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Thursday, September 17, 2009


Campbell's book is a milestone, and I reviewed it on my blog.

You write:

"The supplementary point I wish to make here is that this is a theoretical account of the gospel that has a deeply existential connection for many of us who came to faith within a broadly evangelical tradition. Thus, for me and I imagine for many others, the challenge of Campbell’s work, indeed of the New Perspective on Paul in general, concerns not just the definition of Paul’s gospel, but the nature of my own Christian identity. One should not expect these concerns to be at the forefront of an academic argument, but for many readers of this book it will lie in a shadowy and perhaps scary form in the background."

I suspect you're right about this. For me as a non-Christian I found the detailed theoretical account of justification more fascinating than anything else, especially as it plays off or competes with transformation theory. I've no vested interest in either one, but many Christians do of course, including Campbell. He couldn't make plainer where his allegiances lie, and how much he loathes justification theory.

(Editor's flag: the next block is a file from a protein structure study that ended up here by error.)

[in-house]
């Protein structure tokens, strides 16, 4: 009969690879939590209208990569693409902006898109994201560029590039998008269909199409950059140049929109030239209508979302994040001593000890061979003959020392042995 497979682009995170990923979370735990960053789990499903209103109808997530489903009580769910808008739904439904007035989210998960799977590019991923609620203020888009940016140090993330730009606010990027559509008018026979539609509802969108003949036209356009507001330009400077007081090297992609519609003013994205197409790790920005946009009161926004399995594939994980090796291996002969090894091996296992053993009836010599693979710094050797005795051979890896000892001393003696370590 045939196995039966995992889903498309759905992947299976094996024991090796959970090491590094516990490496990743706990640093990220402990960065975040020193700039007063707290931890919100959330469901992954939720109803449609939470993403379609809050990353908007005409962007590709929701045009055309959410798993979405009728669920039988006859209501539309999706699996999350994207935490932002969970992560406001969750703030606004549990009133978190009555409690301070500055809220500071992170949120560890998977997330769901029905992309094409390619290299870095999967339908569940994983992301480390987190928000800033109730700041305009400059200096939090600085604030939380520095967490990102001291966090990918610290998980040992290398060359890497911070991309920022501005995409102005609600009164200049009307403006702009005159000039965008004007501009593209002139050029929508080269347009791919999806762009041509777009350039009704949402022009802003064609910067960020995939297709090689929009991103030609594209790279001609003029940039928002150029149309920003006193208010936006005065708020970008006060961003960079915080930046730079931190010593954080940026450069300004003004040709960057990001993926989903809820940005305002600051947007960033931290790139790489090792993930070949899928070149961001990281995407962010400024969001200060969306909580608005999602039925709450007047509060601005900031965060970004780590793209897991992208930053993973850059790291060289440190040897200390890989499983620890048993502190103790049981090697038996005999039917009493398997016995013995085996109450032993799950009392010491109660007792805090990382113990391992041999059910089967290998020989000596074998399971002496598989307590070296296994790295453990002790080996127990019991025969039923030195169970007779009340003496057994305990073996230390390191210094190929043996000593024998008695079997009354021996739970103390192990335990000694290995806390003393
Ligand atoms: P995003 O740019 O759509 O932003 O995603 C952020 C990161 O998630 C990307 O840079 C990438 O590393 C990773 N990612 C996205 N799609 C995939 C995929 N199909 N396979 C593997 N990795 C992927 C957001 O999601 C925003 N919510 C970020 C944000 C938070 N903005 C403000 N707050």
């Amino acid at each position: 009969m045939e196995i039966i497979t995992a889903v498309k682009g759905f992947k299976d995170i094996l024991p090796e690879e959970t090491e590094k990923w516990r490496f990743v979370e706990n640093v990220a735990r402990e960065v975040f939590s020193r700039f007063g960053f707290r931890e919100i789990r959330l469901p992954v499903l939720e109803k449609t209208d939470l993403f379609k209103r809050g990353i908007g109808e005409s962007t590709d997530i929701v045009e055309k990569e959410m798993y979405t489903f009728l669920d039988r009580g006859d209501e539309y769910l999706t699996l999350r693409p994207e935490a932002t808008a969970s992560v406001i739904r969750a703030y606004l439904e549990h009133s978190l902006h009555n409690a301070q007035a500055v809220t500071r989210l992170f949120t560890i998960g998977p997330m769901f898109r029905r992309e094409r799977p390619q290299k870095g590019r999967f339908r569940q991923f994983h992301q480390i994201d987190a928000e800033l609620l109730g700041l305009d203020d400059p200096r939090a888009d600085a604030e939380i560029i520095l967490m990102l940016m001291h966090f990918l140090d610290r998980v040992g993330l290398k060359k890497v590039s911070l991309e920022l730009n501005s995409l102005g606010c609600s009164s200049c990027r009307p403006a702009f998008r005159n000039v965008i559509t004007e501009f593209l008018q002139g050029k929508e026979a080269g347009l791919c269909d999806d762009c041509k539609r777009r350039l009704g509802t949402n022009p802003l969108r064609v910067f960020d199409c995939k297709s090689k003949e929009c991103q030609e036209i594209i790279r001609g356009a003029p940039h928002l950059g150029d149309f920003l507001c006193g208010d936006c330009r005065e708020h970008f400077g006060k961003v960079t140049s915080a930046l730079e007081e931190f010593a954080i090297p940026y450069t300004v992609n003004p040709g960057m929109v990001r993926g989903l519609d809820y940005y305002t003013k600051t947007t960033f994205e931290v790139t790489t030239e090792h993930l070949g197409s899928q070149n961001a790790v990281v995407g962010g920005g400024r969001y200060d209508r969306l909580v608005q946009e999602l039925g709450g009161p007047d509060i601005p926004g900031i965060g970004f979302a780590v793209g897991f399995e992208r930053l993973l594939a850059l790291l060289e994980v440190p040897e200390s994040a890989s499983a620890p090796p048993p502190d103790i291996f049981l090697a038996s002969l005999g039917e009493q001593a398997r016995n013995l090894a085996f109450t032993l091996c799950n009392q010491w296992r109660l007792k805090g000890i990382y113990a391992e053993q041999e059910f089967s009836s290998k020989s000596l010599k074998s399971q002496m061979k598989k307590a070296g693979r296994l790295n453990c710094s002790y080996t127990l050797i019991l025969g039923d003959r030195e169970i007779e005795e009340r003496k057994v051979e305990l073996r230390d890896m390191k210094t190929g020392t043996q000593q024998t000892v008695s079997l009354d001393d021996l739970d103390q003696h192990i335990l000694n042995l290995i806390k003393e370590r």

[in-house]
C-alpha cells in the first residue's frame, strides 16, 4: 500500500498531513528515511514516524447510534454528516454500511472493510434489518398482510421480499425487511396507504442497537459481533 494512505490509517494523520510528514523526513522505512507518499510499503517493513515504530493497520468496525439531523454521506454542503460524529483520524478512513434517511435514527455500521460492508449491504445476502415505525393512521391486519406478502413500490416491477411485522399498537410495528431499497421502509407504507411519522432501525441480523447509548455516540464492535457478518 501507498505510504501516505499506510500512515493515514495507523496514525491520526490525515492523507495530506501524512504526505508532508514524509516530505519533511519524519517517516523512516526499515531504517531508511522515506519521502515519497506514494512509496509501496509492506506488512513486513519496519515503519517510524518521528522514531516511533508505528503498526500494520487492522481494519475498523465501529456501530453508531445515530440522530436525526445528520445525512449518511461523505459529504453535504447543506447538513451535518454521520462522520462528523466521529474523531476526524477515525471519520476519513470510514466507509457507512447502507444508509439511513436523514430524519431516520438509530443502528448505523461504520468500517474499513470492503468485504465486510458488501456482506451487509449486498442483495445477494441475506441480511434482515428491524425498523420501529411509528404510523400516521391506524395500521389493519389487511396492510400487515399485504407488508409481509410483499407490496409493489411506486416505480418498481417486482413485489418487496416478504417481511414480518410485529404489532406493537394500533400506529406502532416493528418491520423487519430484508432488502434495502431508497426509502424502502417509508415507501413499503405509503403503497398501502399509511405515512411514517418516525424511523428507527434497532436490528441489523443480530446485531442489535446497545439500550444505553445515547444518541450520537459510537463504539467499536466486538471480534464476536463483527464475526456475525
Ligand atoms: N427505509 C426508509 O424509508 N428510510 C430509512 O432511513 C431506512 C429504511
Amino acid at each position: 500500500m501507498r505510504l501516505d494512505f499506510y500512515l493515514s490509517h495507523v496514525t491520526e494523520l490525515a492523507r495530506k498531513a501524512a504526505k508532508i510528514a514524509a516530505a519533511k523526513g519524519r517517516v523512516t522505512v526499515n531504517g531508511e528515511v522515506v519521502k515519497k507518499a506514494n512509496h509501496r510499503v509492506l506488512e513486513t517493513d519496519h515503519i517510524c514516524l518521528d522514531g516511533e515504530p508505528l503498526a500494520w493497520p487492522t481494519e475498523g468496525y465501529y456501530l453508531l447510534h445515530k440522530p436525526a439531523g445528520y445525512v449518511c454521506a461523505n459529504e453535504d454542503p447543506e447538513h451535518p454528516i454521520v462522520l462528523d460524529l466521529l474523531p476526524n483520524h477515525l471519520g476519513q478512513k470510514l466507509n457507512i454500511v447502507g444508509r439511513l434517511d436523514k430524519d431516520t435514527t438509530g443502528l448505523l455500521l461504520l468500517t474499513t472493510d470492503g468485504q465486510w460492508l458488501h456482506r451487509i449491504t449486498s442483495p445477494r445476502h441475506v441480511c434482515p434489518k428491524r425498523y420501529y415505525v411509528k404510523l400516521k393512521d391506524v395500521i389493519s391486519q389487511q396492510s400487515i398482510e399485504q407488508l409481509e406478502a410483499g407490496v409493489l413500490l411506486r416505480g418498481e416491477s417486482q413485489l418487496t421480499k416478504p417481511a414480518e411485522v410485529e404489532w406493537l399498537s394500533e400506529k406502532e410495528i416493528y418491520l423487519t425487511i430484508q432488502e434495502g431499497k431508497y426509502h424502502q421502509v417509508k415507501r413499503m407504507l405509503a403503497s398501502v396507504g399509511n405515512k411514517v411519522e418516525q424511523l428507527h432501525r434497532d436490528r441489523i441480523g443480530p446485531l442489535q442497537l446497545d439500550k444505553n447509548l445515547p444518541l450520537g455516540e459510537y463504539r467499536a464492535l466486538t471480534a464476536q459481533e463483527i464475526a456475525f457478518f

Hi there

The argument is more sustained and in depth than the earlier work, but the basic contours of the argument are the same.

Just for information, it would be helpful if you could identify yourself in comments



Do these comment on Justification go further than his previous writings or does he advance his critique at all

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